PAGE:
1761
Someday I hope to have a 1d (or one of its future variations) as well.

It's always nice to have aspirations =)  We try not to judge when your sincere about your questions/request. 

1762
Lenses / Re: EF16-35 a best fit lens over 24-70
« on: July 27, 2011, 06:59:12 PM »
Well shoot... what do you shoot?  (couldn't resist)... seriously, do you use the 24-70?  That's a lot of range to lose... can you get by with that 1 lens than 2 lenses?  What camera are you using?  That's something only you can answer. 

1763
Could someone please explain to me the point of fisheye? I always thought it was a phase because I never really liked the way certain photos looked with fisheye lenses. Is there a valid use for it besides deceptive real estate advertising?

It's a niche effect lens... It's used often in skating magazines and other extreme sports where people are moving fast and may be out of frame in a split second so they use that to ensure they capture it when close up... Some people love it, some people dont.  I tried it a few times but not anything I would use professionally. 

1764
I already own a 17-40mm. After extensive testing and comparison I found it to do significantly better than the more expensive 17-55.

Funny how I thought the same thing about the 17-40 vs 17-55 on my original tests...

Interesting - how was it significantly better?

I tried out a 17-40mm and definitely preferred the 17-55mm from an optical standpoint - especially stopped down to f/4, the 17-55mm is sharper across the frame, and the EF-S lens, surprisingly, has less barrel distortion at 17mm than the 17-40mm, despite a broader zoom range and the 'sweet spot' effect of using an EF lens on a crop body.  The only place the L lens won was less vignetting.  From a build standpoint, the L lens is definifely better, of course.

I ended up getting the 16-35mm f/2.8L II instead of the 17-40mm for use on FF (as good or better at comparable apertures), and the 17-55mm on the 7D outperforms the 16-35mm II on the same body, from my own testing.  I shoot a fair bit of wildlife with the 7D and a telezoom, and bring a standard zoom along 'just in case' - in the rain, I bring the 16-35mm II, but otherwise I grab the 17-55mm lens, and in fact, I hung onto that lens after getting the 5DII for just that reason.

It's hard to say... when I did my testings I tested it against the sigmas and tokinas (my local store didn't sell tamrons so i couldn't test their version which has gotten good reviews) as well as each other...  I dont know... I just felt when I did my unscientific tests, the 17-40 locked focus a tad faster, felt more robust (i need my gear to keep up and be ok if it has a little bang here and there)... the L had weathersealing and  IQ i felt was close but not near enough to warrant the price difference.  The 2.8 would have been nice but that wasn't a driving factor because I was ok with my cameras ISO if needed.  For what I do and how I shoot, that's how I made my choice.  BTW, the sigma and tokina lenses tested were horrid in focusing in low light.  The 17-40 I was able to focus almost in the dark without even needing the AF lamp...  I'm sure under certain conditions the 17-55 could produce sharper images but I've been pleased with my lens.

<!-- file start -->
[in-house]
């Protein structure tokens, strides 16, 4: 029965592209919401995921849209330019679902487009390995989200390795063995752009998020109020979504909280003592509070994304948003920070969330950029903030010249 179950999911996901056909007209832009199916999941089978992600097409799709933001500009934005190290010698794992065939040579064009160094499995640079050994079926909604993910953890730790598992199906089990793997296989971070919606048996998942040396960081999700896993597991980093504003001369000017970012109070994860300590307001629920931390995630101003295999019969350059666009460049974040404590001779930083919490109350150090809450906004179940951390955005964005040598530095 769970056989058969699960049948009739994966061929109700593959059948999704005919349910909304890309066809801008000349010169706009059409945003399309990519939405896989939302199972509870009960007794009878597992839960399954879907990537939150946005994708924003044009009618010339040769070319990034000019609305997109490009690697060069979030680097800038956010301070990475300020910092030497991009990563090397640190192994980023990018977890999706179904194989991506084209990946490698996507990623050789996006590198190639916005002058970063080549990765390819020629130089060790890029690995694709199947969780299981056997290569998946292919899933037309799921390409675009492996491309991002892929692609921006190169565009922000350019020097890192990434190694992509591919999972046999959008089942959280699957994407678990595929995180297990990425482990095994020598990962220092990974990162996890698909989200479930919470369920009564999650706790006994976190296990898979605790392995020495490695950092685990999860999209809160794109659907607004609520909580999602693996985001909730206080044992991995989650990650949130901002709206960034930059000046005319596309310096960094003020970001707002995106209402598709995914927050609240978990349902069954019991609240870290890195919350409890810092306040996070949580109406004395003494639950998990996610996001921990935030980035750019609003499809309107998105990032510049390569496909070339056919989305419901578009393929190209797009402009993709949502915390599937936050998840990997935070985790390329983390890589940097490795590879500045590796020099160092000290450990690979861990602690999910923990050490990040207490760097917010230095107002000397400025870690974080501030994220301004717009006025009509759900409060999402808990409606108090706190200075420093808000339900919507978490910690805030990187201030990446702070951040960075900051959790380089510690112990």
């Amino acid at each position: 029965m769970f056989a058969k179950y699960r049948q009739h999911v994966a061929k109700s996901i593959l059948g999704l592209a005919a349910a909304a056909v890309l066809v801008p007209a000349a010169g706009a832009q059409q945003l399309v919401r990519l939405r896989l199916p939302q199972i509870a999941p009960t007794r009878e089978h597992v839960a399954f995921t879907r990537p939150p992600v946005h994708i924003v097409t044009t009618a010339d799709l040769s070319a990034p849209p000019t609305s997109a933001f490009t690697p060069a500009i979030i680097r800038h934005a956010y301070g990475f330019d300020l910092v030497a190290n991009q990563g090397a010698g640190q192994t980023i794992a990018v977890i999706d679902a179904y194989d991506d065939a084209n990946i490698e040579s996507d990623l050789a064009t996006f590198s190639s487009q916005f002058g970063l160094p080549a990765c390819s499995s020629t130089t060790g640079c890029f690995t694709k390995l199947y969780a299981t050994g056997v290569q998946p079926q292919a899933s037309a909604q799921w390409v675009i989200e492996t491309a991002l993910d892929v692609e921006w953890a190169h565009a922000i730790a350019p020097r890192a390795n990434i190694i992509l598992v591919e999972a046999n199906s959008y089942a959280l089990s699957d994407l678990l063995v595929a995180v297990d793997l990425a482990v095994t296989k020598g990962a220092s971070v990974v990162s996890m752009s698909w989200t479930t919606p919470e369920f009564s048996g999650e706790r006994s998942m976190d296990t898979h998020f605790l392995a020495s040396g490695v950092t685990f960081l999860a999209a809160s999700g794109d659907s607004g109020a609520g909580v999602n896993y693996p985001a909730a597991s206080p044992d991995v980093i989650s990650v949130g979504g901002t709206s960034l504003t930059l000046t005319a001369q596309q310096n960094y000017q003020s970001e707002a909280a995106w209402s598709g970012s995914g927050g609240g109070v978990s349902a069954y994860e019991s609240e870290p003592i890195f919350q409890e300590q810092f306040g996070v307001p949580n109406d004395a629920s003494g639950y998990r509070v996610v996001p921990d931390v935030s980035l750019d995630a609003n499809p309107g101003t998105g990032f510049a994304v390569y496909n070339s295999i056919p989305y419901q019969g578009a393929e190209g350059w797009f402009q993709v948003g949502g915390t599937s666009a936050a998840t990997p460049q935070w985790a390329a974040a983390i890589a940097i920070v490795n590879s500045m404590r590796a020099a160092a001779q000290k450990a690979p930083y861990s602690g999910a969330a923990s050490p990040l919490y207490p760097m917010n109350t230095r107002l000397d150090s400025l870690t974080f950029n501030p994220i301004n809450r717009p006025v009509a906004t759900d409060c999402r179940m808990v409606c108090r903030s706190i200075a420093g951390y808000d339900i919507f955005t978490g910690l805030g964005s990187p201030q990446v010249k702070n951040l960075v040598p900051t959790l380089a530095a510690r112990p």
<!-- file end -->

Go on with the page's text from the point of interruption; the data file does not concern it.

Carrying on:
1765
EOS Bodies / Re: No Finalized 5D Mark III Yet [CR2]
« on: July 27, 2011, 04:43:04 PM »
How do you know that Canon does not want to do it?

Have you talked to the executives at Canon to find out?

Have you put the interview between you and them somewhere on the Internet where we can all read it?

That part's easy, even I can answer that...

gene_can_sing: "Mr. Canon exec, does Canon want to improve the video capabilities of the 5D line?"

Canon exec: "No comment."

gene_can_sing: "Will Canon address the shortcomings of the 5D Mark II in the areas of moire and rolling shutter?"

Canon exec: "No comment."

gene_can_sing: "Don't you want to keep your loyal customers by giving them what they want?"

Canon exec: "No comment."

...and so on.

Haha... it's sad but true. haha

1766
Wow... they require a full frame camera... granted when I was at school full frame digitals were rare... the original canon 1ds was your only offering... I dont recall if the nikon d1x was full frame or not... be that as it may, the 7D will definitely get your skill level up and when your in school and ready for your second class you will be more than ready for the 5D mark III =)  As i've mentioned before in other posts, from spending almost a decade with various canon digitals (10d, 1d, 30D, 50D, etc...) this was the first camera where I actually had to learn and sharpen my game a bit to fully utilize it to it's fullest potential.  You should also be able to resell it for a good chunk when your ready or keep it as a second backup camera. 

Funny how I thought the same thing about the 17-40 vs 17-55 on my original tests... I got the 17-40 because it's forward compatibility but others swear by the 17-55 but it is a personal preference.  I'd definitely look at the 70-200 F4 IS and non IS... the non is around $700 and the IS is closer to 1200... something to consider on a budget.  Good luck and let us know how it goes.  =)

1767

I wholeheartedly couldn't agree more.  Back in the day, even negative film you had some room to budge with printing and developing and contrast filters... With slides, you had little to no room to fudge... You could ask the lab to push/pull the film to over/under develop but it could only do so much and it easily looked bad if not done perfectly.  It also cost you money to do corrections such as push/pull and so screwing up exposure cost you dearly.  As a student that was food money you were wasting away by not nailing exposure.  I cant vouch for anybody but my school, but they pounded exposure in our feeble minds so much in most situations we could ballpark exposures just by looking at the scenes... Studios you 100% needed light/flash meters and with film, anyone forget the little treat of reciprocity and reciprocity charts?  =)  2 second exposure turned into 1 minute exposures depending on your meter readings and what film you used.